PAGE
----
would position your cursor in the bottom-left of the image and scroll in the appropriate
direction. This will increase the size of the image while simultaneously positioning the
bottom-left corner of the image into the center of the image frame.
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Zoom into the image for precise landmark positioning.
5. Once you’ve zoomed in, click and drag somewhere on the image. This will cause the
image to move with your cursor.
To the right of the image frame is the control panel. This contains all of the tools
for collecting and saving shape data and will be covered in the following sections.
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Digitizing landmarks
Landmarks are features on an object that can be described by or localized to a single
point. When digitizing landmarks from a 2D image you should only use points that
are approximately in the same plane and this plane should be parallel to the end of the
camera lens. This is because of the perspective effect: distances measured closer to the
camera will appear larger than the same distance measured further away. On a coffee
mug you could define eight landmarks based on the “corners” of the cup and where the
handle attaches to the cup. Of course we’re missing a lot of information on the threedimensional shape of the mug. But all of these landmarks are more or less in the same
plane and provide some basic information on the mug’s shape.
Eight landmarks (in red) digitized on a coffee mug.
1. Before you start digitizing landmarks, you’ll need to specify the names of the landmarks you want to collect. You can specify these as a vector in the R console but
it is easiest to do this in a text file, especially for a long list of landmarks. In the
example tutorial folder you’ll find a file named “landmarks.txt” with a list of the coffee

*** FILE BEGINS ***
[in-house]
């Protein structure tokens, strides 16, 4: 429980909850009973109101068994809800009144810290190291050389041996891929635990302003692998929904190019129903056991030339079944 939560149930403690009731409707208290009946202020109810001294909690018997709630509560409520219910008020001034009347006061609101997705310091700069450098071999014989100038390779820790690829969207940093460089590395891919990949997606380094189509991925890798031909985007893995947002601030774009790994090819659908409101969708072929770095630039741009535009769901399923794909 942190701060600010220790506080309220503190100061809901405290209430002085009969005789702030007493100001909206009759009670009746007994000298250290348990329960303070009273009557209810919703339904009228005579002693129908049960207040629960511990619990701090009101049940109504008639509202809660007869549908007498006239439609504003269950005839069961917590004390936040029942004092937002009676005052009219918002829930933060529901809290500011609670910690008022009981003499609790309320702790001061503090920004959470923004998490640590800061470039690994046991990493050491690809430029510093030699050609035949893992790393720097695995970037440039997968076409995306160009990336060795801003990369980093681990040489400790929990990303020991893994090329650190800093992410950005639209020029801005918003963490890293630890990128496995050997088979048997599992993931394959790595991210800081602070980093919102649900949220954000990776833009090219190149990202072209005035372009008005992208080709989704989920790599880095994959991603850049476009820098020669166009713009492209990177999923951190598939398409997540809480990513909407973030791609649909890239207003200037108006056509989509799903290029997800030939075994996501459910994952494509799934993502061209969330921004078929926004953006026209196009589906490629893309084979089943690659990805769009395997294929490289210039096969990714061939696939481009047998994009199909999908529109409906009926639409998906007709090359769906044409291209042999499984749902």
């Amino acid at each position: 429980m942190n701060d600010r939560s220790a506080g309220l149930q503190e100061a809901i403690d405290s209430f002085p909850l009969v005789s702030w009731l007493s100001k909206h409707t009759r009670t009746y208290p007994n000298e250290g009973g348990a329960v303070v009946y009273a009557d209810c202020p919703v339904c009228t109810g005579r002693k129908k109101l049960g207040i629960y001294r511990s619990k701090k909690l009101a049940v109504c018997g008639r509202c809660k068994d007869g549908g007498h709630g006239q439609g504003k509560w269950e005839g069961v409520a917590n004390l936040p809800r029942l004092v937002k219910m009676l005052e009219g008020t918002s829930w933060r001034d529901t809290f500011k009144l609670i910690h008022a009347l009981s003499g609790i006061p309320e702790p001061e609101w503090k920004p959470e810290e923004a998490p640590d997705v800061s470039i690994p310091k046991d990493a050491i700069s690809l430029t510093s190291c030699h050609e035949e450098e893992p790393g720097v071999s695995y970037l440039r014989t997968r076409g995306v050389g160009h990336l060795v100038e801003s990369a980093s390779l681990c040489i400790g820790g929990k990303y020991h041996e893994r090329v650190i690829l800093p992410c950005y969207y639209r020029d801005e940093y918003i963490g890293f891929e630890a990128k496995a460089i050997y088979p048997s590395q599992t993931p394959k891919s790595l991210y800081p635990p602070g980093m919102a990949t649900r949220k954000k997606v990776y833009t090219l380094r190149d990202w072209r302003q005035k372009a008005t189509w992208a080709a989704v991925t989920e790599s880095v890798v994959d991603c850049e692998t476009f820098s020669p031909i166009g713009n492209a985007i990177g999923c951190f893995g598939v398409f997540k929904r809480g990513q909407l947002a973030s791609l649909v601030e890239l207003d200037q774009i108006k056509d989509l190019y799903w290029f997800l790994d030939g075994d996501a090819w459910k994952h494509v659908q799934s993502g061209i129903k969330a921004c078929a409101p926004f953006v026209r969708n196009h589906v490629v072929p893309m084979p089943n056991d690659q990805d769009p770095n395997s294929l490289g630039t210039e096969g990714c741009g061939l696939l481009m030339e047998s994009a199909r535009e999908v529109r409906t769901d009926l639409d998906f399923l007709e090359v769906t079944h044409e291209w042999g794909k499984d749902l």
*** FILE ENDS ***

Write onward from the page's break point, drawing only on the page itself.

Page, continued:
mug landmarks. List each landmark name on a separate line of the file. The landmark
names can be anything you’d like, with letters or numbers, but should not contain spaces
(use underscores instead).
2. Launch the digitizing app in the R console using digitizeImage() (to run the tutorial code, make sure you’ve set the working directory to the “Mugs Project” folder, see
Launching the app):
> digitizeImage(image.file='Mugs', shapes.file='Shapes',
landmarks.ref='landmarks.txt')
When the app opens you’ll see digitized landmarks on the mug in the image frame.
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The launched app with digitized landmarks (in blue).
3. Click on the “Landmarks” tab in the control panel at the right to see the list of
landmarks by name and their corresponding pixel coordinates. You’ll see that the first
landmark is bold by default.
The first landmark selected in the Landmarks panel.
In the image frame this landmark is also green while the rest are blue. This means that
it is currently selected.
4. Move this landmark by clicking and dragging the green landmark in the image frame
to a new location. Try zooming into the selected landmark to position it more precisely.
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Move landmarks by clicking and dragging with the mouse.